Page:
First published in 1995, the long-awaited second edition of this valuable textbook on the history of diplomacy has at last appeared. The first chapter has been expanded to include non-European traditions, and a wholly new chapter has been added to take account of developments over the last 15 years. It is for the main part a work of relaxed authority, clearly written, and – unusually for an introductory work – full of intriguing detail which it would be difficult if not impossible to find in other secondary sources. The series of chapters on the ‘old diplomacy’ and how it came to terms with the twentieth century is a tour de force. I am bound to say, however, that I think it was a mistake to employ the concept of ‘total diplomacy’ – inspired by the more familiar term ‘total war’ – in an attempt to give shape to the long chapter dealing with developments over most of the last century. In a struggle in which military confrontation was likely to produce mutual annihilation, diplomacy serving as the spear of a national effort uniting all public and private bodies was nothing more than a superpower Cold War aspiration which was imperfectly realised, to put it mildly, especially in the West (as Dean Acheson feared when introducing the American public to the phrase in February 1950 < http://www.archive.org/stream/departmentofstat2250unit#page/426/mode/2up >).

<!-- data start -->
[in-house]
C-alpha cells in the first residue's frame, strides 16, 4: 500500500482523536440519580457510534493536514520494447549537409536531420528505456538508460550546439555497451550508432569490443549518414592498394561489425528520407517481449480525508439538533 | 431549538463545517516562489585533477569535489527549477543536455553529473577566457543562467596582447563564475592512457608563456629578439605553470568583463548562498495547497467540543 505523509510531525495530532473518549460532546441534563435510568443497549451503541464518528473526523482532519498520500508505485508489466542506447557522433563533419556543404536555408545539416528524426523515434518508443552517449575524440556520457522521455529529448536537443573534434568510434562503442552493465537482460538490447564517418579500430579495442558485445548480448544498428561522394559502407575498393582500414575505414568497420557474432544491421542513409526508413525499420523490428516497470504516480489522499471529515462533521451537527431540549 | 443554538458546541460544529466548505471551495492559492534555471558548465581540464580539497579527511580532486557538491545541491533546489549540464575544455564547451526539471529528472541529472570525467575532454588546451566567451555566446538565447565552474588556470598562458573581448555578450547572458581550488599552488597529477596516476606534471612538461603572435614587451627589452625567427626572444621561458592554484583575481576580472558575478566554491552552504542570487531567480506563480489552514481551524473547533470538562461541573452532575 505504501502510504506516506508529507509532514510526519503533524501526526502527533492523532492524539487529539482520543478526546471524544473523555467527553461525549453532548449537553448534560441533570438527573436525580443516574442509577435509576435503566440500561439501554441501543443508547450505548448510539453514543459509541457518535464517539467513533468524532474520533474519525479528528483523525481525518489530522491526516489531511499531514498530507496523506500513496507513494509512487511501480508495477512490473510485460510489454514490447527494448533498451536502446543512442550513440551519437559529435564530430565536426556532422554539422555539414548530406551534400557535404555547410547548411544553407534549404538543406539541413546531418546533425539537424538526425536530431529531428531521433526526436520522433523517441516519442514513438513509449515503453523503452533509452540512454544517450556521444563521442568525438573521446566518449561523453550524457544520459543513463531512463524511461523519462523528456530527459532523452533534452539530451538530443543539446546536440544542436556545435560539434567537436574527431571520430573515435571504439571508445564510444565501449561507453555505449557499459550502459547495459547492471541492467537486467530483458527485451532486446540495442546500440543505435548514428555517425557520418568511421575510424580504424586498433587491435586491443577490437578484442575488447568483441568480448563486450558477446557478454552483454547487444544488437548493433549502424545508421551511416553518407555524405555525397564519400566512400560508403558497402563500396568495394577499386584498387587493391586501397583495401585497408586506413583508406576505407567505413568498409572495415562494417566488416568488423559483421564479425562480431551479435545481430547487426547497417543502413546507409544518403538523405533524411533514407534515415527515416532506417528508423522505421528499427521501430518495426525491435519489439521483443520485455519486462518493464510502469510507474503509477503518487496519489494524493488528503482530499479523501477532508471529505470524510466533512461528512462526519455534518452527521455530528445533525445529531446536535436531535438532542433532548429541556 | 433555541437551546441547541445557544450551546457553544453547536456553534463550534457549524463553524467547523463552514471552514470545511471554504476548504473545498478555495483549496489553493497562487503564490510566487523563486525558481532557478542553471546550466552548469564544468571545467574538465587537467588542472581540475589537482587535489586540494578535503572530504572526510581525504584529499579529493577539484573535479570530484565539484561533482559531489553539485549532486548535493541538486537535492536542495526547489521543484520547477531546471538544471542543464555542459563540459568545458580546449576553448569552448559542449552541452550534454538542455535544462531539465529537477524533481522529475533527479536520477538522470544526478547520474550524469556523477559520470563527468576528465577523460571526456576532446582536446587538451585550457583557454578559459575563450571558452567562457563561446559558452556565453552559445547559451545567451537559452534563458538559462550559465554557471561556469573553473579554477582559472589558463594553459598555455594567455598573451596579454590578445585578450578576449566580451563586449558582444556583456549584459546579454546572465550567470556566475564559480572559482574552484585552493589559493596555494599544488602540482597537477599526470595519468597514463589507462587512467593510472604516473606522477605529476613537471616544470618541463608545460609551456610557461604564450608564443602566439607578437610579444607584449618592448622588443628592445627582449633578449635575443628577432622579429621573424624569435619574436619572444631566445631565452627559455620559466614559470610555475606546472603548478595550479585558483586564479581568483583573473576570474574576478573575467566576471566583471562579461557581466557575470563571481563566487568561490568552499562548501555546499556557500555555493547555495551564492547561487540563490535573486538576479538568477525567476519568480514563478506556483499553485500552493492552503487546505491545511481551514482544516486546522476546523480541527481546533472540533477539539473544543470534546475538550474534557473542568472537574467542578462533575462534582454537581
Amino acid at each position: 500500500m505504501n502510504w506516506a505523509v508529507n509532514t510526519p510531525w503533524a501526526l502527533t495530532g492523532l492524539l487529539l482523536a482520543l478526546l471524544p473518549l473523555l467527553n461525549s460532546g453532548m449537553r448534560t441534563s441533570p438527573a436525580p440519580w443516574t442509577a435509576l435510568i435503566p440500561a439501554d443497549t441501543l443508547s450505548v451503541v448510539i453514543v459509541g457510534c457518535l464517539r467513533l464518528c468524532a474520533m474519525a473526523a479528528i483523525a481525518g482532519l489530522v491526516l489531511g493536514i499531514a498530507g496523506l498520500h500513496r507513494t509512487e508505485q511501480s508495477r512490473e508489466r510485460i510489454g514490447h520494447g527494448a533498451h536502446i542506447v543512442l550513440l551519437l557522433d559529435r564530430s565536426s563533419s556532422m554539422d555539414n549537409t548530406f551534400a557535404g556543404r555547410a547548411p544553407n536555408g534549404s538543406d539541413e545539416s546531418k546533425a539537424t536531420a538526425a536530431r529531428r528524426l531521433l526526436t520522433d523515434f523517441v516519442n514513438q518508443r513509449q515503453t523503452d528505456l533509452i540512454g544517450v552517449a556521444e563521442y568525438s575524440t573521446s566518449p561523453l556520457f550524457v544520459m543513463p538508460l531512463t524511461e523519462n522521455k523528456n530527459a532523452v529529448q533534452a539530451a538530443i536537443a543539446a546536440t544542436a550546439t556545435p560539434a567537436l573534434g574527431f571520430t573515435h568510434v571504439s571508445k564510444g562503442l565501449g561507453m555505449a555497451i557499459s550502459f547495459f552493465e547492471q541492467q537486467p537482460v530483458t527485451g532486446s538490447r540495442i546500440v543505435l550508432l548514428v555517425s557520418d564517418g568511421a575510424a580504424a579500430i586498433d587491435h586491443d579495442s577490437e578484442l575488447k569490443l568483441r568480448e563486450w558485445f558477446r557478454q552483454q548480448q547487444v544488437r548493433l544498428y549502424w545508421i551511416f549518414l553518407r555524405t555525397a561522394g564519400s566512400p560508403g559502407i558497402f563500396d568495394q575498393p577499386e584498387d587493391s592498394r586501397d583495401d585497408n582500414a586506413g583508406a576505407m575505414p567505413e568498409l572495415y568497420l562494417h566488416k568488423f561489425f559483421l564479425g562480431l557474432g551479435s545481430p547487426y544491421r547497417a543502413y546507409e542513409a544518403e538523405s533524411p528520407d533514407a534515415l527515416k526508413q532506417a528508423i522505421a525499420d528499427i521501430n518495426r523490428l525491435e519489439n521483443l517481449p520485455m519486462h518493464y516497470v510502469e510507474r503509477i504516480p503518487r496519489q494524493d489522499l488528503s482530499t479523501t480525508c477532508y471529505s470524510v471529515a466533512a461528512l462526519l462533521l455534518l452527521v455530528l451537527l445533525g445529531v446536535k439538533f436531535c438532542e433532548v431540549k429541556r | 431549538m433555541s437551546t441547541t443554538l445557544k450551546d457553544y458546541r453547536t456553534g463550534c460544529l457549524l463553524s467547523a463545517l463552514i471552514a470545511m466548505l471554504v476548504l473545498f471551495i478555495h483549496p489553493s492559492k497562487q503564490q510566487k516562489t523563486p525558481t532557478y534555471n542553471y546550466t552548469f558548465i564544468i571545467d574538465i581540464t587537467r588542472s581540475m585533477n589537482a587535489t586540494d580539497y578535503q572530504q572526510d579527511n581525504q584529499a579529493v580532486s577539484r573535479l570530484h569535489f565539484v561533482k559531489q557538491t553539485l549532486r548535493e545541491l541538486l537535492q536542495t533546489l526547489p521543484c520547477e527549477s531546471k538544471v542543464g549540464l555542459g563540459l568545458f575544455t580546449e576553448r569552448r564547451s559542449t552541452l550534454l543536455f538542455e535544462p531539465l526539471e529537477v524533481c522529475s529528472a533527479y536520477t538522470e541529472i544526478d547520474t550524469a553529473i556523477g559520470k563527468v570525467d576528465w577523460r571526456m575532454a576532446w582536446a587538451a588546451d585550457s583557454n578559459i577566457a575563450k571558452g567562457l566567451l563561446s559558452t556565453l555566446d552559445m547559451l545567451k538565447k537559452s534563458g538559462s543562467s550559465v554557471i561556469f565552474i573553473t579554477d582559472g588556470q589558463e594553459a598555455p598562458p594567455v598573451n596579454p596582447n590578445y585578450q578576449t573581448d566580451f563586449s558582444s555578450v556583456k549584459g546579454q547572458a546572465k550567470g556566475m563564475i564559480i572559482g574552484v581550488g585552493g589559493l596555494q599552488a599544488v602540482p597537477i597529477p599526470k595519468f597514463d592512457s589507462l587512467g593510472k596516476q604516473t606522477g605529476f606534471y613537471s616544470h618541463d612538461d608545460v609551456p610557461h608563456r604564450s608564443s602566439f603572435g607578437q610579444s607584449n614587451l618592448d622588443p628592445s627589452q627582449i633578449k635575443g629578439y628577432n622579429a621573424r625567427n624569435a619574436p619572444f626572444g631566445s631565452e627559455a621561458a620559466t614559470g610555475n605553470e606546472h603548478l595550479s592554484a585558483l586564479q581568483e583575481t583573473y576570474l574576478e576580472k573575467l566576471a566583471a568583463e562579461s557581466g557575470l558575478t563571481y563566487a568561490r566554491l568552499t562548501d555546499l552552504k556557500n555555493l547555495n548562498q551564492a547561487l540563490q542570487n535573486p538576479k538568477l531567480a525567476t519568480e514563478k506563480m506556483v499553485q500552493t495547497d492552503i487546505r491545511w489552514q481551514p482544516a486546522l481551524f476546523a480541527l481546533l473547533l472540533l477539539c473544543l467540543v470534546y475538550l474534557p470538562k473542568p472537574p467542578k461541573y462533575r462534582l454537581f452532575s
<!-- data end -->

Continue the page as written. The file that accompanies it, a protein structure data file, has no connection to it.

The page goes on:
As a result, it works better as a footnote in the history of ideas about diplomacy than a term which expresses the theme of an era. There is also a certain conceptual shakiness in handling diplomatic activity itself: the authors cannot seem to make up their minds whether there is no essential difference between what professional and amateur diplomats do (the fashionable assumption of the new chapter on the most recent developments, headed ‘Diplomacy Diffused’) or whether what the latter do is ‘quasi-diplomatic’ or ‘paradiplomatic’ (terms occasionally used elsewhere). It is also a pity that the authors did not think to badger Routledge into using footnotes rather than endnotes, and at least dispense with ‘op.cits’; and the index, as with so many books these days, is disappointing (the reader relying on the index for information on service attachés, for example, will miss completely the interesting discussion of their role in intelligence gathering on pp. 190-2). But these are just quibbles. This book is much the best introduction to the history of diplomacy available. I have always recommended it as a companion to my own textbook on contemporary diplomacy, and shall continue to do so.